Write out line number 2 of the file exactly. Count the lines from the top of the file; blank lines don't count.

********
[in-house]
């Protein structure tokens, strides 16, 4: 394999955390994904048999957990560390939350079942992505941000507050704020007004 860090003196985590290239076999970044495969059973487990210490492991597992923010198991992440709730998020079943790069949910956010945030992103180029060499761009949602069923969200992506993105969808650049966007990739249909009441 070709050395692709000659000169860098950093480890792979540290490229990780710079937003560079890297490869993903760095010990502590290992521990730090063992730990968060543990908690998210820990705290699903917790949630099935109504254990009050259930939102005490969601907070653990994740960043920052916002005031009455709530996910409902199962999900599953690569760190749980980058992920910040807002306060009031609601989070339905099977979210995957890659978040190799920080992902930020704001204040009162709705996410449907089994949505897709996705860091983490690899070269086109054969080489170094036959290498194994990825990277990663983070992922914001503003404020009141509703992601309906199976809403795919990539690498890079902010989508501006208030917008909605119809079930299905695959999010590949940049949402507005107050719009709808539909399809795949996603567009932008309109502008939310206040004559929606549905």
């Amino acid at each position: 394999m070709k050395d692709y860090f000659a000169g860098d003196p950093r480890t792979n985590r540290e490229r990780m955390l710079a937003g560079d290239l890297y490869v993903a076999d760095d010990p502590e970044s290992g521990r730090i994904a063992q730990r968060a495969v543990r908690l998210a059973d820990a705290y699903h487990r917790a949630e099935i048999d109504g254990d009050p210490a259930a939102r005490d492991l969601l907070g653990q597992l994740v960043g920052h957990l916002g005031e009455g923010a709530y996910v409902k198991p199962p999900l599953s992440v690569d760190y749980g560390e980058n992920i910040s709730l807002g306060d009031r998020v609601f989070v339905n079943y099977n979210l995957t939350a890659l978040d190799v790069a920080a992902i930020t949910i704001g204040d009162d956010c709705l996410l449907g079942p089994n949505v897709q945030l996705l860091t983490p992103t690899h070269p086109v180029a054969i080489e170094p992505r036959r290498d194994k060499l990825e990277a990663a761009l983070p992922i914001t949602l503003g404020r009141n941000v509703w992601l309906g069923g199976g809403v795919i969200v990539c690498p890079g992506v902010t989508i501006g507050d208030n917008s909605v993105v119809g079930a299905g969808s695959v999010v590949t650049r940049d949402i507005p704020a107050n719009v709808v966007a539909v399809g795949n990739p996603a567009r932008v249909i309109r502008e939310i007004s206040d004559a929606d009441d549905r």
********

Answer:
């Protein structure tokens, strides 16, 4: 394999955390994904048999957990560390939350079942992505941000507050704020007004 860090003196985590290239076999970044495969059973487990210490492991597992923010198991992440709730998020079943790069949910956010945030992103180029060499761009949602069923969200992506993105969808650049966007990739249909009441 070709050395692709000659000169860098950093480890792979540290490229990780710079937003560079890297490869993903760095010990502590290992521990730090063992730990968060543990908690998210820990705290699903917790949630099935109504254990009050259930939102005490969601907070653990994740960043920052916002005031009455709530996910409902199962999900599953690569760190749980980058992920910040807002306060009031609601989070339905099977979210995957890659978040190799920080992902930020704001204040009162709705996410449907089994949505897709996705860091983490690899070269086109054969080489170094036959290498194994990825990277990663983070992922914001503003404020009141509703992601309906199976809403795919990539690498890079902010989508501006208030917008909605119809079930299905695959999010590949940049949402507005107050719009709808539909399809795949996603567009932008309109502008939310206040004559929606549905």